people under the age of 18 should not be prescribed the
controversial drug Seroxat, government advisors have ruled.
Seroxat is used in the treatment of depression
and anxiety disorders
It follows a review which found children taking the
anti-depressant may be more likely to self-harm or partake in
The Medicines and Healthcare products Regulatory Agency (MHRA)
has also warned that adults who are on the drug should not suddenly
stop taking it.
Authorities in Europe and the United States are expected to
review their advice on Seroxat in light of the agency's findings.
The Department of Health launched the review of Seroxat and
similar drugs, known as SSRIs (Selective Serotonin Re-uptake
Inhibitors) in January.
It followed claims from patient groups that the drug has serious
side-effects and is addictive.
A recent investigation by the BBC's Panorama programme also
raised concerns about the drug.
Young people under 18 years currently taking
Seroxat for depression should consult their doctor
Seroxat has been available in the UK for the past 13 years.
Approximately four million prescriptions for the drug were issued in
the past year.
An estimated 8,000 patients under the age of 18 have been treated
with the drug over the last 12 months.
This is despite the fact that the drug is not licensed for use in
under 18s. However, doctors can prescribe Seroxat to people in this
age group if they believe it is in the patient's best interest.
But the review, by the Committee on Safety of Medicines (CSM),
has concluded the drug should no longer be prescribed to children.
Its experts said the risks outweighed the potential benefits.
Their decision was based on new research provided by
GlaxoSmithKline, the makers of Seroxat.
It showed that the drug was not effective at treating depression
in under 18s.
Its studies on more than 1,000 children also suggested those on
Seroxat were at least twice as likely to have suicidal thoughts or
self-harm compared to children with similar mental health problems
who are not taking the drug.
Glaxo submitted the information to the agency in May.
Professor Gordon Duff, chairman of the CSM, said Seroxat should
no longer be prescribed to under 18s.
"Seroxat is not licensed for use in children but we know it is
used in this age group outside its licensed indications where
prescribers make a judgement on their own responsibility that it is
the right treatment for a particular patient.
"It is therefore important that doctors, patients and parents are
aware of the new advice.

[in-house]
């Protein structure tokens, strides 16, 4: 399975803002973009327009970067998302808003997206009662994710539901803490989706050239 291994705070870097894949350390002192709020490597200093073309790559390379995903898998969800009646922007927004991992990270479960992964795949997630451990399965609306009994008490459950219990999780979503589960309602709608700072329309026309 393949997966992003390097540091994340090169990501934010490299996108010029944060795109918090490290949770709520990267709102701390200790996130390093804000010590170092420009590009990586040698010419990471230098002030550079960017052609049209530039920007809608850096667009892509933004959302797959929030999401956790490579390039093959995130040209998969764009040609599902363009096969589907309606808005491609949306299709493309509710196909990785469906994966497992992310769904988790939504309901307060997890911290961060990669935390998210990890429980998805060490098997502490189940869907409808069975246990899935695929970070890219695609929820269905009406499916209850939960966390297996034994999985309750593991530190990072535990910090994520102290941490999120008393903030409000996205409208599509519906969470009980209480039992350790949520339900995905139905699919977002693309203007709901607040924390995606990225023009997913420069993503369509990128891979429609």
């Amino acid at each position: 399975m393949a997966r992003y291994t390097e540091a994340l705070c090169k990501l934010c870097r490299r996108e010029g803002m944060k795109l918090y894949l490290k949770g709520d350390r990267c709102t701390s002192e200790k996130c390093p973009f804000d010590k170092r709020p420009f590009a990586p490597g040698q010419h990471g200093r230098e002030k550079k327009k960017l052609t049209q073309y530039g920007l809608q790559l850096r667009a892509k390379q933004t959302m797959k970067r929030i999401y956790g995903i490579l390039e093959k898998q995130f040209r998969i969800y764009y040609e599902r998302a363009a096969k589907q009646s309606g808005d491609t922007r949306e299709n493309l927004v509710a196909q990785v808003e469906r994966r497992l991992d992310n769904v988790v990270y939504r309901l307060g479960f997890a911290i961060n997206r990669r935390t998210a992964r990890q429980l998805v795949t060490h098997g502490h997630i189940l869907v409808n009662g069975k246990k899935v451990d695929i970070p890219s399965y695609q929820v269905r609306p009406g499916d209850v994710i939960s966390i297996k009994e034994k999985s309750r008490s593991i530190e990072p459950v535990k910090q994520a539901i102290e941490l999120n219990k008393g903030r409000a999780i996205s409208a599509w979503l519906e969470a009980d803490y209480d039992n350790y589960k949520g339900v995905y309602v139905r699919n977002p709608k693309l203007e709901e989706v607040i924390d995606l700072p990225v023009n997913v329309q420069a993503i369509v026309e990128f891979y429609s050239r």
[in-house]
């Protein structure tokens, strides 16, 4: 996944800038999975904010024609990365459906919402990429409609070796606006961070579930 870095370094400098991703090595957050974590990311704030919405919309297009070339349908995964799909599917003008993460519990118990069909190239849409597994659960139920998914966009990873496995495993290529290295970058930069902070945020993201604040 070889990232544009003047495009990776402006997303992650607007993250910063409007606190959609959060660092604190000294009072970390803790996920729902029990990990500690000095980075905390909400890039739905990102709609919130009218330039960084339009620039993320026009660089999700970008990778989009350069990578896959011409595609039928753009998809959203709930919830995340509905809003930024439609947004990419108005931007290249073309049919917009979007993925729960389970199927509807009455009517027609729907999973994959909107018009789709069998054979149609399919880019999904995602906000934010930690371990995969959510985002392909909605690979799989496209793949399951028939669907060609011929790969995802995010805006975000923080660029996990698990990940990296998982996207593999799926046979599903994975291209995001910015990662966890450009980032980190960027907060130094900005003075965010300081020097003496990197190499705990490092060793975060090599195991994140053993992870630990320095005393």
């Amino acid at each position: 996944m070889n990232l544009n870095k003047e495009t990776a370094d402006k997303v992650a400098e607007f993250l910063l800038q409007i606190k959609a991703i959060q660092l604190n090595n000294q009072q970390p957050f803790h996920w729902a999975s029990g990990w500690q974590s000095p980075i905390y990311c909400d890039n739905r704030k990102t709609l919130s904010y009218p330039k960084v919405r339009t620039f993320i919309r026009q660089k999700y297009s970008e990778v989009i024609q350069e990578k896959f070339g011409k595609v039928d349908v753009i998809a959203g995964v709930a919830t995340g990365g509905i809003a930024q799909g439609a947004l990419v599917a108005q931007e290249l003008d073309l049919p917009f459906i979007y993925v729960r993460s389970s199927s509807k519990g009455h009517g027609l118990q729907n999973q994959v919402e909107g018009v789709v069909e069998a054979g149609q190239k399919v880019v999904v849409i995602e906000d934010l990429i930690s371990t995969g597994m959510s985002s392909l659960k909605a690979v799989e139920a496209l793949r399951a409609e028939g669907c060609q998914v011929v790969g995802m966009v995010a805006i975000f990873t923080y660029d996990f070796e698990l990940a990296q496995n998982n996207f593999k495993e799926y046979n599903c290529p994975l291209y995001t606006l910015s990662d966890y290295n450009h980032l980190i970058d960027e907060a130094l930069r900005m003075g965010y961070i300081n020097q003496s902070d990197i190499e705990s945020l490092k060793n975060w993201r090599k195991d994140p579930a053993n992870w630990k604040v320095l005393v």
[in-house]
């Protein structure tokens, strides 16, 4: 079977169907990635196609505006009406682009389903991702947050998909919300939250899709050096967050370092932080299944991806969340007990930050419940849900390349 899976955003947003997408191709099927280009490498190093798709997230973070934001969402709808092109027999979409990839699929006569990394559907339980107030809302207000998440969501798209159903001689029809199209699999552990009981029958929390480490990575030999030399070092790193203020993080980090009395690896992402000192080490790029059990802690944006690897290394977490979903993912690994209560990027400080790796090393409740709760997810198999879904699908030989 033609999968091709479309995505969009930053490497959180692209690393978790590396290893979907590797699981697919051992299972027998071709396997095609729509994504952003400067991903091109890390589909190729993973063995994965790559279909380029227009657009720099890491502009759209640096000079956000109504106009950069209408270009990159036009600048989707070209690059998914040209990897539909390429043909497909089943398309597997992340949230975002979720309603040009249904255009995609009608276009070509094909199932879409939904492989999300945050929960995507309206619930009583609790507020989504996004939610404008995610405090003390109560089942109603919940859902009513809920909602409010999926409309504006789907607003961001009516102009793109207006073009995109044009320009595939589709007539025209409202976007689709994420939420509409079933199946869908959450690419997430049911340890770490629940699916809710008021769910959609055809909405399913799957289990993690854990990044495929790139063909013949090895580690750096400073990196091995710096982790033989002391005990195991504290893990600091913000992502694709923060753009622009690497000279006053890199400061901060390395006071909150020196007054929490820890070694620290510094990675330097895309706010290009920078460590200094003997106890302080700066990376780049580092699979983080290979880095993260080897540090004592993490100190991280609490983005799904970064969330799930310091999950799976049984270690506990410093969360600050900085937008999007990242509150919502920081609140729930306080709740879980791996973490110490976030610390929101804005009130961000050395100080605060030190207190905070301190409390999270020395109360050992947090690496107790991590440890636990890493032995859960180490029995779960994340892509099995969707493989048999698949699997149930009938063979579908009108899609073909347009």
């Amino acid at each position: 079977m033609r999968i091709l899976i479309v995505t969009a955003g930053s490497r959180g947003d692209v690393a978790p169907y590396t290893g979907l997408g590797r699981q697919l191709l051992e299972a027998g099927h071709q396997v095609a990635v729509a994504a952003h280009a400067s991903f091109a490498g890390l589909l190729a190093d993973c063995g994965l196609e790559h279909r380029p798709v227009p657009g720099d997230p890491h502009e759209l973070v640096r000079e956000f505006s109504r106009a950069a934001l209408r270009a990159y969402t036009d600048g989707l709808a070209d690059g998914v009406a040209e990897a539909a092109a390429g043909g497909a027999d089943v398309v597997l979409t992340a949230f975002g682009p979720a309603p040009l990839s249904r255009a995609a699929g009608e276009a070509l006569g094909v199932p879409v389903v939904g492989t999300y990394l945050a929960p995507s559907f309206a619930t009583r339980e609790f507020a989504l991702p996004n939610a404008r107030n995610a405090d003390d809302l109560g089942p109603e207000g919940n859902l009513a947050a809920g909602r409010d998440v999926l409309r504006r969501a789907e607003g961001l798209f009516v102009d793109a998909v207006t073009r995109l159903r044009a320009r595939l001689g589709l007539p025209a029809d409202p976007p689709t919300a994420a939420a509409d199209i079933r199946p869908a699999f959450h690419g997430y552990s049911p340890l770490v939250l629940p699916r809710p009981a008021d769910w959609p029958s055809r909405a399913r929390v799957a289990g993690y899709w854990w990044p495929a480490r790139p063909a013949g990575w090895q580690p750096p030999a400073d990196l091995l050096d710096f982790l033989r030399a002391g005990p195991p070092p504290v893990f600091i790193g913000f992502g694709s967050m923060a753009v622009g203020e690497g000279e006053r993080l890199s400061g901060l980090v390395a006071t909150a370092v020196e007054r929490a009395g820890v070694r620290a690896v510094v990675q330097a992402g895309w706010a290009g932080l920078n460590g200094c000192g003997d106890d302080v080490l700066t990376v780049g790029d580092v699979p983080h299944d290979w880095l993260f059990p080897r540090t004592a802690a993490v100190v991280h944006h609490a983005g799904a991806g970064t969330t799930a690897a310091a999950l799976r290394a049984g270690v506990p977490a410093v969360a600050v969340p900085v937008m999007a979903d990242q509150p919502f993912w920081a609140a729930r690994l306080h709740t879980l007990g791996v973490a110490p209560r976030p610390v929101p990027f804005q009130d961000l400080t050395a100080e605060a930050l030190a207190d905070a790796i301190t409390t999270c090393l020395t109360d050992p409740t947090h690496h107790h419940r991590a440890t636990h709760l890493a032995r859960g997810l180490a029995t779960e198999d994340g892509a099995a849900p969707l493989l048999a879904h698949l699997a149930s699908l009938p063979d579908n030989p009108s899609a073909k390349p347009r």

"Young people under 18 years currently taking Seroxat for
depression should consult their doctor."
Professor Ian Weller, who headed the review into the drug, said
they would now examine whether it should continue to be prescribed
"The expert group will be examining urgently what implications,
if any, these new findings have for the use of Seroxat in adults.
This treatment has proven effective and has
helped millions of people around the world
Dr Alastair Benbow,
"CSM has advised that at present the evidence is not sufficient
to confirm a causal association between SSRIs and suicidal behaviour
"The benefits of taking Seroxat are well established and patients
over 18 years and those who are benefiting from Seroxat should not
be frightened into stopping their medication."
GlaxoSmithKline welcomed the decision and said adults should
continue taking the drug.
Dr Alastair Benbow, its head of European Psychiatry, said:
"Today's decision by the MHRA is solely concerned with the treatment
of children and teenagers under 18 years with major depressive
"It is not related to the use of Seroxat by adults, where this
treatment has proven effective and has helped millions of people
around the world to lead fuller and more productive lives."
Richard Brook, chairman of the mental health charity, MIND
welcomed the ruling.
"MIND has been concerned to ensure that the experiences of users
of Seroxat were taken seriously.
"This new evidence underlines the concerns that young patients
have been voicing and MIND accept that speedy action has been taken
to address this new evidence.
"MIND strongly believes that the decision today requires us to
move very quickly forward on the review of Seroxat and other SSRIs
especially given the strength of concern we've heard from people
taking these drugs."
The Royal College of Psychiatrists welcomed the new advice from
the MHRA and said it would ensure it was passed on to its members
It said it had been concerned for many years about prescribing of
anti-depressants for under 18s and had raised the matter with the
Department of Health.